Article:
Some time ago I was invited to look at a pair of memorial windows dedicated to two brothers who died in the First World War. They are located in a private home in Melbourne although they were probably installed originally in a church. The current custodian, an artist and collector, has no knowledge of their past history.
The images are details of the full windows.
Although the designer/maker, and the windows’ journey to its present location remain mysteries, quite a lot can be gleaned from the subjects and inscriptions.
The subjects are St. Mary and St. John, which may hold the clue to the original setting. Most commonly these two saints are depicted on either side of the image of the crucified Christ. This suggests that the two windows may originally have been the flanking lights for a central Crucifixion light. In the present setting the two figures face each other, but they are looking up, indicating that the central light was likely to have been taller.
The inscriptions read:
‘Erected by his sister to the Honour and Glory of God and in loving memory of Wilfrid Foxton King-Kemp killed in battle in France, May 29th 1917’ and the other ‘… and in loving memory of Philip Sydney King-Kemp killed in battle in France Oct 19th 1917’.
Gunner Wilfred Foxton King-Kemp was a 27 year-old solicitor when he enlisted in 1916, aged 27. By May 1916 he was en route for England with 10th Australian Field Artillery Brigade, disembarking at Plymouth two months later. He transferred to the 23rd F.A.B. and proceeded to France in December 1916. His unit was in Belgium when Wilfrid received multiple gun shot wounds to his legs and arms on 10 April 1917. He was evacuated to hospital in Rouen, where he died on 29 May. He was buried at St. Sever Cemetery Extension, Rouen. Added to his family’s distress was information that he was ‘improving’ one day, only to be visited the following day by the local clergyman with the news that he had died.
His brother, Driver Philip Gidley King-Kemp also died of wounds only months later. He was a 25 year-old insurance inspector, married to Gertrude Laura, when he enlisted on 10 May 1915. In Egypt by early 1916, he embarked for France, landing at Marseilles on 28 March 1916. He served in several units, and was wounded and gassed in France and Belgium. Serving with the 101st Howitzer Battery, he died from a severe gassing on 18 October 1917. He was buried at Lijssenthoek Military Cemetery, Flanders.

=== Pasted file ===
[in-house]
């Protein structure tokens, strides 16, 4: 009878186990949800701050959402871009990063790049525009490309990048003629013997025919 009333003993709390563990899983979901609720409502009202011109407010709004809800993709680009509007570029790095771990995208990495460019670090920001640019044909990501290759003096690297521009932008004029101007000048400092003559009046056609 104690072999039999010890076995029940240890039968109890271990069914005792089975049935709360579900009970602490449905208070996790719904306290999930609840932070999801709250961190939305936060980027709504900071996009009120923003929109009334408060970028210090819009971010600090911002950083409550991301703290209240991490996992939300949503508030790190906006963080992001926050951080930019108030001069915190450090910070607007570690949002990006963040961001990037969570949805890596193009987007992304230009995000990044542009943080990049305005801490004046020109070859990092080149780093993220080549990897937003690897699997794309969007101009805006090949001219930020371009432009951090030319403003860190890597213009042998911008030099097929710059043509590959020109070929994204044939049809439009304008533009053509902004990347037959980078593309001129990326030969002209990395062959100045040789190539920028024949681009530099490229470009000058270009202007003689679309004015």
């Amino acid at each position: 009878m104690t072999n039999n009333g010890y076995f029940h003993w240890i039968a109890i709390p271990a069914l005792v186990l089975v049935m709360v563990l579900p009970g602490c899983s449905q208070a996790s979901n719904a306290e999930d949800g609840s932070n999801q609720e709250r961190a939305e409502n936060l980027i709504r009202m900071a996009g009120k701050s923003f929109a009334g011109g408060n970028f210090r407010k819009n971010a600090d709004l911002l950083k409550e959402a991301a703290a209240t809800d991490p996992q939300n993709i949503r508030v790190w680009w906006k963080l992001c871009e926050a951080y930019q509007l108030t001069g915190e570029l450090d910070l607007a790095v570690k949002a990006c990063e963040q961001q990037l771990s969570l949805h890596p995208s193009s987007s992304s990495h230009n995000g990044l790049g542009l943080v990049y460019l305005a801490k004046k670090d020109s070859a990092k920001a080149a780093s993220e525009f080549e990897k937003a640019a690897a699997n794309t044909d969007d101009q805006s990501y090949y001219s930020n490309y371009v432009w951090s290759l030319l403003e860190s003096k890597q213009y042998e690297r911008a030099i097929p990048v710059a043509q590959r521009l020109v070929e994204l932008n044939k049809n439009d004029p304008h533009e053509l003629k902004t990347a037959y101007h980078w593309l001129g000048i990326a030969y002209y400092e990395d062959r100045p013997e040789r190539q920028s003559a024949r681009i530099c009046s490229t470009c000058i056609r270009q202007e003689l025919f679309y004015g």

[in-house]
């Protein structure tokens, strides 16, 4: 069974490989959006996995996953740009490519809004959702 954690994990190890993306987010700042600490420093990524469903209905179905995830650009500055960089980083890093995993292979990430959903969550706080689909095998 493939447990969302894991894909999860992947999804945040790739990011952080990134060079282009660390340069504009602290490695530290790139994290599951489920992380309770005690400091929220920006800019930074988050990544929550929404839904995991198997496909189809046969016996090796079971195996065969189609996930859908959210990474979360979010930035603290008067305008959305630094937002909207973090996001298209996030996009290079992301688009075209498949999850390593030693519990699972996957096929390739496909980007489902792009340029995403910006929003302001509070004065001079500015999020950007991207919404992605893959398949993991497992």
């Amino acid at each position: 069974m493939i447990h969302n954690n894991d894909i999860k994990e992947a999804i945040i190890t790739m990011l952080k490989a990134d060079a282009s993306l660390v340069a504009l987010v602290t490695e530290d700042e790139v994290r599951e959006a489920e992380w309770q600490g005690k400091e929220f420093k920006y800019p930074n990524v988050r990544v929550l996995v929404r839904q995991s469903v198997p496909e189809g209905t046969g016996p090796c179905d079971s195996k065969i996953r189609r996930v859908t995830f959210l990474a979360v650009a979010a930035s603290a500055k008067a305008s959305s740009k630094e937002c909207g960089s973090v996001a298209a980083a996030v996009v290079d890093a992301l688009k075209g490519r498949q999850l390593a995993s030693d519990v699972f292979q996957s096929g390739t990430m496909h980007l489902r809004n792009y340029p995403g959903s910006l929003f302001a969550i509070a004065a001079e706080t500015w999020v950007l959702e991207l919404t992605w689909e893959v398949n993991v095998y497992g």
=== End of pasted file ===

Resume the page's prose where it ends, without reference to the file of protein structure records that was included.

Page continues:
Research, mainly through the wonderful resource of the NLA’s Trove digitised newspapers, shows that there were two other brothers, Warrant Officer G. King-Kemp M.M. and Mr. R.C. King-Kemp of Coraki, a solicitor in 1918, as was their father. There were also five daughters, one of whom donated the windows, but which one is not clear.
Their parents were Richard Edgar Kemp (1849-1927) and Lily Honora, daughter of Archdeacon King, a grandson of the Governor of New South Wales, Philip Gidley King. Richard and Honora were married on 20 May 1877, in St. Luke’s Liverpool, with the bride’s father officiating along with the Headmaster of King’s School, the Rev. G.F. Macarthur.
In 1928, Hilda Sophia King Kemp, youngest of the daughters, was reported to have died on 22 May at 10 Torrington Road, Strathfield. Maybe she was the donor of the windows; research has not yet traced the other sisters. Hilda’s parents pre-deceased her, father Richard in 1927. He was interred at St. Thomas’ Anglican Cemetery, Enfield by the incumbent of St. Paul’s Burwood, assisted by Richard’s brother-in-law, the Rev. C.J. King of Camden. The family’s last home was ‘Gascoigne’, Gordon Street, Burwood.
While it has been possible to trace a part of the civilian and service lives of these two men and their family, the story of the window remains elusive.
The litany of family names and places may give some clue as to where the windows might have been previously located. This Anglican (Church of England) family was very well connected – members of the law fraternity and the clergy pepper family marriages and family names include Macarthur, Macarthur Onslow, Pring, Mullens and Elder as well as Foxton and Gidley King. As successive generations of the family spread throughout country New South Wales and to other eastern States, it is possible that the windows were installed in an Anglican church outside Sydney, but areas around Burwood, Strathfield, Enfield appear to be the most likely sites.
Despite the name of designer/maker remaining unknown, it is likely that the windows were made in the Sydney area. The style has many attributes of F. J. Tarrant & Co., a firm that operated before the First World War until 1946, building windows to designs of freelance artists.
Please add your thoughts, comments and suggestions. One day it may be possible to tell the whole story of these commemorative windows of the First World War.